Home > Fruits: High consumption may cause weight gain, diabetes and nutritional deficiencies

Fruits: High consumption may cause weight gain, diabetes and nutritional deficiencies


Added on the 19/08/2021 08:42:25 - Copyright : Wochit

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  • New Gov Diet Guidelines: Cut The Fat, Salt, Booze

    The US Department of Agriculture and the Department of Health and Human Services released new dietary guidelines on Tuesday. The guidelines are updated every five years and govern what's served in federal nutrition programs. UPI reports the Dietary Guidelines Advisory Committee recommend that Americans reduce salt and saturated fat levels in their diet. What's more, the panel suggested the government revise its definition of 'moderate drinking' for me from two drinks per day down to one. As for sugar consumption, the panel continues to advise people to not consume more than 10 percent of their calories from added sugars.

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  • Thinking About Using A Weight Loss App? Here's What You Should Consider

    Weight loss apps were one of the first apps to start selling when smartphones came on the market. Today, there are literally thousands of them available. However, they vary so much in quality, price, and focus that it can be difficult to pick the best one for you. Nutritionist Samantha Cassetty says the best apps support a variety of healthy foods, in balanced amounts, that are right for your needs. Free apps, like Lose It!, can help you track your food intake. However, Cassetty says they're unlikely to lead to any real, lasting weight loss. Instead, she suggests focusing on developing healthy habits, like regular exercise and increasing the number of fruits and vegetables in your diet. According to Business Insider, the apps Noom, Weight Watchers, My Fitness Pal, and the free MyNetDiary do a great job at helping you meet some or all of these goals.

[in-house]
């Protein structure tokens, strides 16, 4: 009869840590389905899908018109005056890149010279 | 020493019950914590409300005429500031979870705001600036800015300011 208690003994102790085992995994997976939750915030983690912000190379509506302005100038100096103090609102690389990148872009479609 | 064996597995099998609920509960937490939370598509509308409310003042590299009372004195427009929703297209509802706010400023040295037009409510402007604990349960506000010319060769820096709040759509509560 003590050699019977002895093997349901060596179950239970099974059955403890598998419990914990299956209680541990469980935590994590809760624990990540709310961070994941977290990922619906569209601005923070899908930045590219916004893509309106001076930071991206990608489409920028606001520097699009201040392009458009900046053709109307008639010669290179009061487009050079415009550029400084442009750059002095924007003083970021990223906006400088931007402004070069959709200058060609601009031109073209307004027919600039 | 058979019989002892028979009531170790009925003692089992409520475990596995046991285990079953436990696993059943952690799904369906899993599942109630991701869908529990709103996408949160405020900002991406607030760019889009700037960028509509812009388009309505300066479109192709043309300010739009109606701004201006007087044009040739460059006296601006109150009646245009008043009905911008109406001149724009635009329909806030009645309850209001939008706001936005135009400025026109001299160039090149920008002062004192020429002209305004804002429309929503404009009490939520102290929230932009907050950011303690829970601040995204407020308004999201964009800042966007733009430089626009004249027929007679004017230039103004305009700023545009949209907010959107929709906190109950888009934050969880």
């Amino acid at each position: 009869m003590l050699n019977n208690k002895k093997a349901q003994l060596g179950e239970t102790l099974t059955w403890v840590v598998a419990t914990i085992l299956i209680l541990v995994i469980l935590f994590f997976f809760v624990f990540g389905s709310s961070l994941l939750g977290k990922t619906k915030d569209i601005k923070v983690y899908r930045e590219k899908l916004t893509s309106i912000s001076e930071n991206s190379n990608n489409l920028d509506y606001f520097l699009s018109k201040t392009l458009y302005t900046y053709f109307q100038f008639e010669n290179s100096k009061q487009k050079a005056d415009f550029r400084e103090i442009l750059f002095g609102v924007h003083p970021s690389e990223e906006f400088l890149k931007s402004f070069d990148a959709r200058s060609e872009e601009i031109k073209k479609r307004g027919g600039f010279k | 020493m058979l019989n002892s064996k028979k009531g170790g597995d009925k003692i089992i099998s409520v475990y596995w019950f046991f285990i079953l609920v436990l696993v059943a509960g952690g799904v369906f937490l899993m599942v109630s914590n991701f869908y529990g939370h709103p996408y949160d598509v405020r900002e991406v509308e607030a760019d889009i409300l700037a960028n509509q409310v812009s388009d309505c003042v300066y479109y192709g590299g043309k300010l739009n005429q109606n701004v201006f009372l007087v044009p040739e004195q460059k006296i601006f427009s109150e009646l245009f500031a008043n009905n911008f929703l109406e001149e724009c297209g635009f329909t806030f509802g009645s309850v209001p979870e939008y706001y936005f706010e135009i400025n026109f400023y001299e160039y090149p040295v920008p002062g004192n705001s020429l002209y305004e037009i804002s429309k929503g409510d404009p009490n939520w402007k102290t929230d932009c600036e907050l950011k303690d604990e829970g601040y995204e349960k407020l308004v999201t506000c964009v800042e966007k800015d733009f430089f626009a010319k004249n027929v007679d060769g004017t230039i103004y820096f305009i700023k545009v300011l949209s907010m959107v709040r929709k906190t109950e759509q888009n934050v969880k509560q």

17/11/2020 - Wochit
  • For Type 2 Diabetics, There's Something Better Than Weight Loss For Warding Off Dementia

    More than 25% of Americans aged 65 and older have Type diabetes, putting them at risk for cognitive impairment and decline. Now, a new study shows that for such people who were overweight, controlling blood sugar levels helps improve cognitive scores. But according to UPI, the study also showed that losing weight and exercising produced mixed results. Study author Owen Carmichael says for study participants, every single improvement in blood sugar control, no matter how small, was linked to better cognition. Weight loss improved participants' short-term memory, planning, impulse control, attention, and the ability to switch tasks. However, verbal learning and overall memory still declined--particularly for people who were obese at the start of the study. Similarly, Carmichael said increasing physical activity also benefited people who were overweight more than people with obesity.

    06/10/2020 - Wochit
  • Well-Intentioned Anti-Obesity Campaigns May Be Backfiring

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